As Hispanic Heritage Month (September 15 - October 15) reminds us, Latinos have a lot to celebrate. Latinos will account for 80 percent of the U.S. civilian labor force’s growth between 2012 and 2022. At the same time, the Latino consumer market is exploding: Over 57 million strong, Latino consumers represent almost 18 percent of the U.S. population. At over $1 trillion, the buying power of U.S. Latinos exceeds the GDP of Spain and Australia. According to a recent report from NERA (National Economic Research Associates), Latinos are the key to making America rich again.
Yet this growth in talent and marketplace has not been reflected in the leadership of U.S. companies: Latinos represent barely two percent of directors of boards of Fortune 1000 companies. Research by the Center for Talent Innovation (CTI) shows that while the Latino talent pipeline is rich, many Latinos who should be on track for leadership roles are stuck and stalled.
Why isn’t Latino talent rising?
One major hurdle to Latino success, the CTI report Latinos at Work: Unleashing the Power of Culture found, is that most Latinos (63 percent) feel excluded from white-collar workplaces, reporting micro-aggressions like colleagues being unaware of their credentials or having their name mispronounced. Seventy-six percent of Latinos expend energy repressing part of their personas in the workplace, covering or downplaying who they are, modifying their appearance, their body language, their communication style, and their leadership presence.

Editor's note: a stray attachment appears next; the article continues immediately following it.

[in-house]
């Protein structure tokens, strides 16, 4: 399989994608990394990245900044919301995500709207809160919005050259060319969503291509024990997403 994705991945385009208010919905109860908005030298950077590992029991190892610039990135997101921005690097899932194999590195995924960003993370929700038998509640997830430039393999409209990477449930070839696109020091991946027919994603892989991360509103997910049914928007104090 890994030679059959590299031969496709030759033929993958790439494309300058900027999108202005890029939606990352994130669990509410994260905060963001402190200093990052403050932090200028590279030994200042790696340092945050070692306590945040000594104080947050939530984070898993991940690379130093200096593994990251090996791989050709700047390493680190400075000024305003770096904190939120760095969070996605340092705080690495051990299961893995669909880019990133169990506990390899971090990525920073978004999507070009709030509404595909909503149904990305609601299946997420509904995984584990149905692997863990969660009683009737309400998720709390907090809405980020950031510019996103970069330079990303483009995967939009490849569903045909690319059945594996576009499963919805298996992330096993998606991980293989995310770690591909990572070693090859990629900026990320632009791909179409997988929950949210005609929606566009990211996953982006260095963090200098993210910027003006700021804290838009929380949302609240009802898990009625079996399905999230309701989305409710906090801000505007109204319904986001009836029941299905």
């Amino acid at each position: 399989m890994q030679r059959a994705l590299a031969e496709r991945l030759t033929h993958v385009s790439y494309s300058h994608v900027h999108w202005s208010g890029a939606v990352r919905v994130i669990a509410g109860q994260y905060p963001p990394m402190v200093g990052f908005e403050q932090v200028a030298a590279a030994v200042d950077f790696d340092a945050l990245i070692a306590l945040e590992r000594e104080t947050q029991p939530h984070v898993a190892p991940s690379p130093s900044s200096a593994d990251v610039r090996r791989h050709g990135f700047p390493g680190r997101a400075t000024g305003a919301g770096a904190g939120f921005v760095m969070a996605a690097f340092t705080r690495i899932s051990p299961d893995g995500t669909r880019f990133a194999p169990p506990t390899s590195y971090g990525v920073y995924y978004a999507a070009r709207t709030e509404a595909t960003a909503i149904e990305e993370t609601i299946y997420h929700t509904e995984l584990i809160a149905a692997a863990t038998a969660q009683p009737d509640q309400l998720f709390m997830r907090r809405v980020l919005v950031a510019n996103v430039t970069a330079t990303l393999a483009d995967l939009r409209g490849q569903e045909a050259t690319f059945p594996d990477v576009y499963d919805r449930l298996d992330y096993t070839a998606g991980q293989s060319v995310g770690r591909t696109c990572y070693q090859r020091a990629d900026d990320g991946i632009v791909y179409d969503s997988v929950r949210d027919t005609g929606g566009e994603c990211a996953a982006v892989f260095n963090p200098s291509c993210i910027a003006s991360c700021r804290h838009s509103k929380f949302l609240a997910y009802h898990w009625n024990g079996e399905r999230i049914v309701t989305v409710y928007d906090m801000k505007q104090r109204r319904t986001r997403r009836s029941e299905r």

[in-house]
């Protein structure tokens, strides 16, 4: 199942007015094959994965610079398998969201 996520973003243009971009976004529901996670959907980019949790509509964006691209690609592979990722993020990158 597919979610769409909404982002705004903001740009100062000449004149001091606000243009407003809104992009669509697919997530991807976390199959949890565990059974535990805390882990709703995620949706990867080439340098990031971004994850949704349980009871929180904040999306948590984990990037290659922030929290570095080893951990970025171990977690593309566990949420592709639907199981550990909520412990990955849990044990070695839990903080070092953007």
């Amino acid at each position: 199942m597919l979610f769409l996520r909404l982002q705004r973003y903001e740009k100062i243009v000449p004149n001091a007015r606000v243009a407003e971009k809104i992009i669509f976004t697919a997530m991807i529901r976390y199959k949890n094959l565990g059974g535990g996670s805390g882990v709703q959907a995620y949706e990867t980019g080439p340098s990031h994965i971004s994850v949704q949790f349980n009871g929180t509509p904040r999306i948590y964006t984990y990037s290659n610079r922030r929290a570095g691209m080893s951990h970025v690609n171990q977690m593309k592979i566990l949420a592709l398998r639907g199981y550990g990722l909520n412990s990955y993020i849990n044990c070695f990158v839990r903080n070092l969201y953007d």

Many Latinos who rise to leadership check their heritage at the door for a simple reason: Those who spend a great deal of energy repressing aspects of their personas at work are nearly three times as likely as those who expend less energy to say that they are being promoted quickly. Fit in, the feeling is, or risk stalling out.
Yet repression undermines an organization’s ability to diversify its leadership pipeline. When anyone is forced to hide their authentic self to rise to management, they are at risk of smothering their unique strengths. The same is true for Latinos. Furthermore, incoming or up-and-coming Latino talent is motivated to look elsewhere for employment. As a member of a Latino employee resource group at a major U.S. corporation confided, “I look up, see no one like myself, and have to wonder if there is a future here for me.”
The fact is, organizations need Latino talent -- and they especially need Latino talent unafraid to bring their full selves to work. Other CTI research shows that teams with one or more members who represent the culture of the team’s target end user are 158 percent more likely to understand that end user, increasing the likelihood of successfully innovating for that audience, enabling companies to improve existing market share and capture new markets. The Latino market, notes the Nielson report From the Ballot Box to the Grocery Store, is “widely recognized as a cornerstone of any growth initiative for virtually all U.S. industries.” No company can afford to ignore the imperative of developing Latino talent.